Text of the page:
Few things are more soul destroying than coming out one morning to find your precious birds lying around dead or half-buried after a visit from a fox. Although the fox is perhaps the most destructive predator, we need to be aware of badgers, cats and dogs, crows and magpies.
Small predators like rats, mink, squirrels, stoats and weasels will always get in unless you build an enclosed aviary, but they can be dealt with by trapping. There are three main types of predator which can be trapped:
- crows and magpies
- foxes and rats
- mink, stoats and weasels
Always wear a pair of old gardening gloves when you are trapping, as the scent of human hands lingers for days.
Crows and Magpies
These can be caught in a Larsen trap. These are available from most gamebird suppliers. They are very effective for magpies and crows, especially if a call bird is used. Recently there have been changes to the rules regarding the taking of wild birds, you should check on the current situation here. Caught birds should be despatched swiftly and humanely.
The trap works on the principle of a new bird invading the territory of the existing birds. They fly down to investigate, land on the trap perch and are caught. For the best results it is advisable to use a magpie call bird from several miles away. Incidentally, this trap will catch crows if set in a crow’s territory i.e. under one of their nests. The call bird must have water and be fed daily. The food can vary from hen eggs to pieces of rabbit or pigeon or some tinned dog food. The trap must be attended to each day and regularly moved to a new position. Trapping times mainly correspond to the breeding season, from early March to April and again in June to catch fledgling magpies. It is not uncommon to catch a complete family in this way.
Foxes are wily and can smell us coming. They are well aware that there are duck dinners to be had and will be patrolling your fences each night. Foxes can be caught in a live-catch, weld-mesh box-trap using a dead bait of an opened chicken or rabbit. It can be set anywhere but is best near to outbuildings or poultry sheds. Use straw or hay round the entrances to the trap and inside as well. You will have to check it daily, particularly early in the morning. The animal should be dispatched quickly and humanely by an experienced person. This trap is sometimes not so successful in rural areas. The best defence is adequate electric fencing. If one fox is removed from a territory, others will move in.
Rats, Mink, Stoats and Weasels
Rats are attracted by food, eggs and young ducklings. Stoats and weasels are mainly a problem when they are feeding young and will take eggs, ducklings and goslings. The best plan is to organise a number of strategically placed tunnel traps containing Fenn Mark 4 traps round the outside of the enclosure to catch any of these predators before they have a chance to get inside. If necessary, you can use some live-catch cage-traps in the enclosure as well, hoping you don’t get too many of your own inquisitive birds at the same time! (This is why you use live-catch traps here.) A trap in a box is also effective. Use maize or corn as bait for rats, and anything fishy for mink.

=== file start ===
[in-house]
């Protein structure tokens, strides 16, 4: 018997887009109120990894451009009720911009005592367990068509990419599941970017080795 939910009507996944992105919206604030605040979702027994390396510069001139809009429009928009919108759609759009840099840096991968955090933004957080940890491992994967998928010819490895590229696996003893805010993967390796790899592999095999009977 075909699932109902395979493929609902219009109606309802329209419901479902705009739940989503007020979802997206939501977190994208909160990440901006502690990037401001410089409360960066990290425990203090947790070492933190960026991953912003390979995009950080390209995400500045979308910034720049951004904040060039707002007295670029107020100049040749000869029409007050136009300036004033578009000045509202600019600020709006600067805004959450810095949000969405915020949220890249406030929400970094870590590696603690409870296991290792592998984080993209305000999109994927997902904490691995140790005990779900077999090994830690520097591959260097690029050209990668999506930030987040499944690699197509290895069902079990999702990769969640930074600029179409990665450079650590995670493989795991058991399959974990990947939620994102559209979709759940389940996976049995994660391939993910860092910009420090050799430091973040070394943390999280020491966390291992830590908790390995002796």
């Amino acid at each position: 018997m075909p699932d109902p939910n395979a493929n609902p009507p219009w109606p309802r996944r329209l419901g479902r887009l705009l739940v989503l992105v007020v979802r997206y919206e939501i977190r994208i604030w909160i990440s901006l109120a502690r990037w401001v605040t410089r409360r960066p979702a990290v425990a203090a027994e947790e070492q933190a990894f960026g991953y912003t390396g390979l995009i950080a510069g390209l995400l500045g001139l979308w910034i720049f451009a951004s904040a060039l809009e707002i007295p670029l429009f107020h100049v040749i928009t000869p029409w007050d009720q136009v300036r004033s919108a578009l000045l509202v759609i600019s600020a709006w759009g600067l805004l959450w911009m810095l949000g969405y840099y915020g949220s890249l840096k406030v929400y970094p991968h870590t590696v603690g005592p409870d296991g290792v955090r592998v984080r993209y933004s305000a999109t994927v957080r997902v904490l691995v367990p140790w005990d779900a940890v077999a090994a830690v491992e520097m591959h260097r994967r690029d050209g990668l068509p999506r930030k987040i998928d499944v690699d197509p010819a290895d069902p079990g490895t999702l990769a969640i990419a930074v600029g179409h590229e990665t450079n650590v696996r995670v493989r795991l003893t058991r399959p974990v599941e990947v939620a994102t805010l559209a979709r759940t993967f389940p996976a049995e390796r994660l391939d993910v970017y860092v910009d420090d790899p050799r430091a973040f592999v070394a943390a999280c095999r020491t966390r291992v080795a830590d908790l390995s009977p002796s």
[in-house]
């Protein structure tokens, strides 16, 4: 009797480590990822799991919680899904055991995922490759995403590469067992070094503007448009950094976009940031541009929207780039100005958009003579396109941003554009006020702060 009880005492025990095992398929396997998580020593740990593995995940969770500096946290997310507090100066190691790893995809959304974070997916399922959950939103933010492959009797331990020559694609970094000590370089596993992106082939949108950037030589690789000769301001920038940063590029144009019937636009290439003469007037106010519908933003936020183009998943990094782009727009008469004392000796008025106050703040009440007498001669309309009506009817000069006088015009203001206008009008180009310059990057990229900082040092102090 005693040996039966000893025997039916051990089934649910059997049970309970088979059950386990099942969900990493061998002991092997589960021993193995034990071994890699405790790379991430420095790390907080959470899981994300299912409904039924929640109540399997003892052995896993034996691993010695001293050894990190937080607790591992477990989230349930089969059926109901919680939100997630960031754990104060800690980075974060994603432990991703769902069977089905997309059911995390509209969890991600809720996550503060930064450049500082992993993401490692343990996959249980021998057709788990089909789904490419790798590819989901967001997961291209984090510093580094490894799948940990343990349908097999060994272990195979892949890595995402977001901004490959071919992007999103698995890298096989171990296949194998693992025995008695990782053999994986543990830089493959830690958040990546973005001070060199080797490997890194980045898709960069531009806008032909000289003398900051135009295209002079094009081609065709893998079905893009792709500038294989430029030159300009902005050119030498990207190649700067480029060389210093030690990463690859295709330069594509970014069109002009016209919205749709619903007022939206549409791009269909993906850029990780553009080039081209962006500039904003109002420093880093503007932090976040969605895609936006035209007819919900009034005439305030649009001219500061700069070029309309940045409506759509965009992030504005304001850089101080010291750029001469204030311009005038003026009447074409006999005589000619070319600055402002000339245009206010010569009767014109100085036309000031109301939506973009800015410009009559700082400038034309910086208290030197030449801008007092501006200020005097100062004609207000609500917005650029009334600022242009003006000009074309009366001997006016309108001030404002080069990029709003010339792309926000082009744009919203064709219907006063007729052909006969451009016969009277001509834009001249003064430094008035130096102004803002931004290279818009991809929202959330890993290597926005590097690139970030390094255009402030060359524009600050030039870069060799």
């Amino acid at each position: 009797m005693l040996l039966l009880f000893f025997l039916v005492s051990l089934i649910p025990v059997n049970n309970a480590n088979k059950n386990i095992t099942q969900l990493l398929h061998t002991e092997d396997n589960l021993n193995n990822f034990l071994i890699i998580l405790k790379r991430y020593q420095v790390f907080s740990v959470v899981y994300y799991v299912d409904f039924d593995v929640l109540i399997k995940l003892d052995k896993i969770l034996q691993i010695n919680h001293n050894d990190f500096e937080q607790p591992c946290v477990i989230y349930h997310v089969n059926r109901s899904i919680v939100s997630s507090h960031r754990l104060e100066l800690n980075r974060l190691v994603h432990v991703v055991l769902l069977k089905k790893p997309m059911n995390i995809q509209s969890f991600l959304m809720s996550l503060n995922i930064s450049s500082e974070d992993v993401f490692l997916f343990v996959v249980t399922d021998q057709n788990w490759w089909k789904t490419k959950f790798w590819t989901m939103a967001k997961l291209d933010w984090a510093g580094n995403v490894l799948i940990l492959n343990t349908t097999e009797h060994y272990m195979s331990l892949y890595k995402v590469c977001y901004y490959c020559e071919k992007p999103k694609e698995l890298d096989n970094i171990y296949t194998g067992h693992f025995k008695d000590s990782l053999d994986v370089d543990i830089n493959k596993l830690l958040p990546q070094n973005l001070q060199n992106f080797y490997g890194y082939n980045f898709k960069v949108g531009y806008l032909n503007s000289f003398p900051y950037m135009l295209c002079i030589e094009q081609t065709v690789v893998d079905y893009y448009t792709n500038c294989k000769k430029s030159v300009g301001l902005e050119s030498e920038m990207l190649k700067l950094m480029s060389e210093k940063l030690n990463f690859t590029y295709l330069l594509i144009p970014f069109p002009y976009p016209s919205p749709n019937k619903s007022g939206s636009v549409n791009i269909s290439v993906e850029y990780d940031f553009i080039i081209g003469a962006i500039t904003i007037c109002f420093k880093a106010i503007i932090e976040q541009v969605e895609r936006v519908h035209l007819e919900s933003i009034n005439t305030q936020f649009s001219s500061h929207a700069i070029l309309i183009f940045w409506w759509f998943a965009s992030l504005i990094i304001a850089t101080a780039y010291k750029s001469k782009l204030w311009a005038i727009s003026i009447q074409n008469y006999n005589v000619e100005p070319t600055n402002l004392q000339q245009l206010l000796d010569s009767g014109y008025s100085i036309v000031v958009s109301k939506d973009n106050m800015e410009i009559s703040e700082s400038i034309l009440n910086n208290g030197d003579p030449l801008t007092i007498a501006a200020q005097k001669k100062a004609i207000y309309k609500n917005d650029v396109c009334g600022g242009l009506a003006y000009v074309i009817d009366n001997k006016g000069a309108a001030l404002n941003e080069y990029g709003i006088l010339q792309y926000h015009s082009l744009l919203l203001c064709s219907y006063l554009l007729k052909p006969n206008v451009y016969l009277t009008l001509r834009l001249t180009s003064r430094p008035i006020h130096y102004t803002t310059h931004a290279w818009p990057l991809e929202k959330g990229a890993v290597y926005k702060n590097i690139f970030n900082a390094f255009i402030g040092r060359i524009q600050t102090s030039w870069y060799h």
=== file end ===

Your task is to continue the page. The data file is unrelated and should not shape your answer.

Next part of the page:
Mink will kill anything, at any time of year. They normally hunt in small groups so, if you catch one in an outlying trap, there are likely to be more. Many counties are actively attempting to eradicate mink. You may be able to get advice from a local Wildlife Trust, who might come and set monitoring floats. These are a tray of damp clay on a raft covered by a tunnel. They will show you what species are routinely passing through.
Rats are a nuisance all the year round but especially in the autumn when they come in from the fields to look for shelter and food. If food is left out for ad-lib feeding, it can be very difficult to clear an infestation so it is important to act straight away if any signs are seen: worn trails, dropping latrines at the water’s edge or earth thrown up from a tunnel. The rat is suspicious of anything new, they are neo-phobic. They do not see particularly well but have a keen sense of smell; they do love a tunnel. Poisoning should only be done outside the enclosure. Bait should not be accessible to non-target species and bodies should be sought out and destroyed by incineration. Rodenticides are more strictly controlled now than they once were. The strength available to the amateur is half what it was. The quantity you can purchase is also limited. Read the code of practice for bait poisoning here.
Snap traps in closed rodent boxes are very effective. The entry holes are small enough to exclude most ducks. Peanut butter is an excellent bait. Outlying tunnel traps are worth spending a little time on as they will be working continuously and must be checked at least once a day. They can be built of wood, stone, bricks or soil and turf. They should provide what looks like a safe haven for ground vermin to run into and out of at the other end – the theory being that most rats or mice don’t like to linger too long in the open. Traps near gateways work well, so, using some drainage pipe at each end, build up a tunnel with a space in the middle inside for the trap to work in. The tunnel must be above the water table and accessible only to vermin. Try to make the surrounding area look as natural as possible with a nice wide mouth leading to the entrance. Bring the chain attached to the trap through the wall of the tunnel and peg it to the ground outside. Use a slate or tile as a lid over the top so you can gain access when you want to remove the trap. You should be able to see at a glance if you have caught anything when you bend down and look along the tunnel. This is important if you are trapping near a public right of way or are open to the public gaze. If the trap is set properly it will kill every time. When you are re-setting it, don’t forget to flick the safety catch off before replacing the cover over the top.